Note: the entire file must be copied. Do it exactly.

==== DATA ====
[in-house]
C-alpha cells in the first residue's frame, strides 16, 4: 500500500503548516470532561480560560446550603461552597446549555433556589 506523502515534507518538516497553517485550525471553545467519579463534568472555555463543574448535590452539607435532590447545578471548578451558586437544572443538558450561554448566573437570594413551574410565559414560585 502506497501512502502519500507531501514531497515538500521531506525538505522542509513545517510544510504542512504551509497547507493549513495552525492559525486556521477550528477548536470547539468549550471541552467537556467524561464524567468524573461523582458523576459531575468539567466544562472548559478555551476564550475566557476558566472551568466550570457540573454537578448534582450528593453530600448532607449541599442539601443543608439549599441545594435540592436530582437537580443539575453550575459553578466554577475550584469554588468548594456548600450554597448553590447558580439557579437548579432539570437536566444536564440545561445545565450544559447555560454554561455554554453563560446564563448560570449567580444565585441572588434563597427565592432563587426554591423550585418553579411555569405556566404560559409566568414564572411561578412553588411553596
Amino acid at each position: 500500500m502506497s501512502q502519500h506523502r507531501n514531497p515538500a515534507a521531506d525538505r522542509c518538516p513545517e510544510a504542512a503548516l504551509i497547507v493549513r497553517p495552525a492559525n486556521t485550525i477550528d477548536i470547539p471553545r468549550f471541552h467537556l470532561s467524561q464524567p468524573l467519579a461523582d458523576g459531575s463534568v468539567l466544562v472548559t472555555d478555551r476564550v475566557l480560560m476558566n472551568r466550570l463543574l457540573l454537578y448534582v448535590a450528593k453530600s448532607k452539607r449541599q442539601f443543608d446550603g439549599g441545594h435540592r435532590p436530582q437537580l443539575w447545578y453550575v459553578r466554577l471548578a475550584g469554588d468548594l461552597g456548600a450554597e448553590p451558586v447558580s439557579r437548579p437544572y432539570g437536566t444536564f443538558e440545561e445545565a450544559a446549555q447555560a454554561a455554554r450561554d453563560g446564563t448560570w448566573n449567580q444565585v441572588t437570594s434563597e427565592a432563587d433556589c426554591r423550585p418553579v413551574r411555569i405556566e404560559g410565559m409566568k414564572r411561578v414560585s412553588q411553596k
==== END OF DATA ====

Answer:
[in-house]
C-alpha cells in the first residue's frame, strides 16, 4: 500500500503548516470532561480560560446550603461552597446549555433556589 506523502515534507518538516497553517485550525471553545467519579463534568472555555463543574448535590452539607435532590447545578471548578451558586437544572443538558450561554448566573437570594413551574410565559414560585 502506497501512502502519500507531501514531497515538500521531506525538505522542509513545517510544510504542512504551509497547507493549513495552525492559525486556521477550528477548536470547539468549550471541552467537556467524561464524567468524573461523582458523576459531575468539567466544562472548559478555551476564550475566557476558566472551568466550570457540573454537578448534582450528593453530600448532607449541599442539601443543608439549599441545594435540592436530582437537580443539575453550575459553578466554577475550584469554588468548594456548600450554597448553590447558580439557579437548579432539570437536566444536564440545561445545565450544559447555560454554561455554554453563560446564563448560570449567580444565585441572588434563597427565592432563587426554591423550585418553579411555569405556566404560559409566568414564572411561578412553588411553596
Amino acid at each position: 500500500m502506497s501512502q502519500h506523502r507531501n514531497p515538500a515534507a521531506d525538505r522542509c518538516p513545517e510544510a504542512a503548516l504551509i497547507v493549513r497553517p495552525a492559525n486556521t485550525i477550528d477548536i470547539p471553545r468549550f471541552h467537556l470532561s467524561q464524567p468524573l467519579a461523582d458523576g459531575s463534568v468539567l466544562v472548559t472555555d478555551r476564550v475566557l480560560m476558566n472551568r466550570l463543574l457540573l454537578y448534582v448535590a450528593k453530600s448532607k452539607r449541599q442539601f443543608d446550603g439549599g441545594h435540592r435532590p436530582q437537580l443539575w447545578y453550575v459553578r466554577l471548578a475550584g469554588d468548594l461552597g456548600a450554597e448553590p451558586v447558580s439557579r437548579p437544572y432539570g437536566t444536564f443538558e440545561e445545565a450544559a446549555q447555560a454554561a455554554r450561554d453563560g446564563t448560570w448566573n449567580q444565585v441572588t437570594s434563597e427565592a432563587d433556589c426554591r423550585p418553579v413551574r411555569i405556566e404560559g410565559m409566568k414564572r411561578v414560585s412553588q411553596k